Rupee in free fall ahead of RBI policy announcement; how cbank may affect Indian currency
At around 1246 hours, the Indian rupee was trading at 68.603 above 0.114 points or 0.17% against US dollar.
The start of today’s trading session was not in favour of Indian currency as it opened in a free fall and depreciated by 5 paise to 68.59 against the US dollar ahead of RBI’s third bi-monthly monetary policy announcement this fiscal year. RBI governor Urjit Patel along with six-member MPC have been meeting for past two continuous day for presenting the outcome of India’s monetary policy today. So far today, the rupee has touched an intraday high of 68.628 against the US benchmark dollar index.
At around 12:46 hours, the Indian rupee was trading at 68.603 above 0.114 points or 0.17% against US dollar.
According to a PTI report, major currencies were mostly weak against the dollar overseas after reports that US President Donald Trump would propose tariffs of 25 per cent, instead of 10 per cent, in an announcement that may come as early as today.
HDFC Securities said, “Crude and Rupee both were struggling at the time of last policy decision. That was proactively taken into the decision. But now these seem to have stabilized. We don’t think this would be a concern to the Central Bank.”
Anindya Banerjee analysts at Kotak Institutional Equities said, “Indian Rupee and bond traders will be reacting to RBI policy decision scheduled post noon. Expectations are for a no change in policy rates. However, INR swaps are still pricing at least one more rate hike this financial year. The central bank has guided for CPI to average around 4.7% for the second half of FY19, primarily due to favourable base effect.”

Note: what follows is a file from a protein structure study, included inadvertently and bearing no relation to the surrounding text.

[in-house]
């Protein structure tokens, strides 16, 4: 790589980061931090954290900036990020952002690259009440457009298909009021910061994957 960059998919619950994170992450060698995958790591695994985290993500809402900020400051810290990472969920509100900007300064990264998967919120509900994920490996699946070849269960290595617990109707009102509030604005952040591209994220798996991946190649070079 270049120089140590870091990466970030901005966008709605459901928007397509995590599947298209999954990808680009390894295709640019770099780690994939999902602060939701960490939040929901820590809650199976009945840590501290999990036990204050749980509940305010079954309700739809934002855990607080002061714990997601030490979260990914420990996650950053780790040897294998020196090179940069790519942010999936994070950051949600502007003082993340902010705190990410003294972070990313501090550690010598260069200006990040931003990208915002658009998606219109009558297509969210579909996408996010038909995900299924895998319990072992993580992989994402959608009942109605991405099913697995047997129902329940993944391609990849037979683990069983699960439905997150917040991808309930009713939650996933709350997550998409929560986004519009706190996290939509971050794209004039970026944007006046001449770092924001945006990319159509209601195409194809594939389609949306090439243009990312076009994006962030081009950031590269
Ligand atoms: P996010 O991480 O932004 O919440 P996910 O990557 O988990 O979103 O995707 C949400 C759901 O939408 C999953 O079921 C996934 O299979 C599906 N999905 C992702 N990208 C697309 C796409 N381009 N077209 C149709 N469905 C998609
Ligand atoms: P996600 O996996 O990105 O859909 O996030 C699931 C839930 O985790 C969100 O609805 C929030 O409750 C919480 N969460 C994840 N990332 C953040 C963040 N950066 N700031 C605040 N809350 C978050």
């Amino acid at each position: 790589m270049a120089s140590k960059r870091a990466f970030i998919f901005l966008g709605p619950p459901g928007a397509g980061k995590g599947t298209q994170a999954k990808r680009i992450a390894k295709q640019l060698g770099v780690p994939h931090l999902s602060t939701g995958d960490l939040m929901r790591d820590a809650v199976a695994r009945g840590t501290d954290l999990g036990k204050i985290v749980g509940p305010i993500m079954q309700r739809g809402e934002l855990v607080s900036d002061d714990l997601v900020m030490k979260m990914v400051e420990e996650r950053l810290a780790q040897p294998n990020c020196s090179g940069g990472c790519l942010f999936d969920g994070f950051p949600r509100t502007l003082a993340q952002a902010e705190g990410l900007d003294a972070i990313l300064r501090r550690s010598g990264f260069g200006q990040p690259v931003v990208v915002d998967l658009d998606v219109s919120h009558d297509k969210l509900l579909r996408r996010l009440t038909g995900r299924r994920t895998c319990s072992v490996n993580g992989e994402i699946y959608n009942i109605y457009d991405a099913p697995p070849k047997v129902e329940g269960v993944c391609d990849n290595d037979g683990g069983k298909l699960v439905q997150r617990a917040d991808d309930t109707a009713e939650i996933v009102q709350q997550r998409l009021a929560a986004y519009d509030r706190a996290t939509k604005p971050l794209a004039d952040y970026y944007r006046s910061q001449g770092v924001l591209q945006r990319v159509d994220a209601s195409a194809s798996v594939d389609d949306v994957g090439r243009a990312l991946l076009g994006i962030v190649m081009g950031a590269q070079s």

Kotak explains that, during H2 FY18, due to hike in HRA and also implementation of GST, inflation rose. Over the last one month, oil prices have stopped rising and even Rupee has appreciated by 1% from its all-time lows. Monsoon progress has been uneven but impact on food inflation is muted. Risk of higher MSP pushing up food inflation has not yet materialised.
Therefore, Banerjee says, “If CPI is expected to remain below 5%, and RBI is targeting a real rate of more than 150 bps, then a repo of 6.50% appears likely, which means one more hike of 25 bps. Having said that, there is no rush to hike rates now, RBI has the room to delay the hike to next meeting in October.”
In case, RBI hikes by 25 bps, Banerjee says, “Indian 10 year yields have harden towards 6.85% and Rupee may strengthen due to favourable real rate differential.
However, if history is any guide, impact of RBI monetary policy on Rupee is generally transitory.”
While if RBI does not hikes rates and sounds a hawkish tone, then Banerjee says, “we can expect a sell-off in Indian bond prices and probable weakness in the Rupee.”
Technically, USDINR is in a limbo, stuck between 68.25/30 and 69.00/69.10 on spot.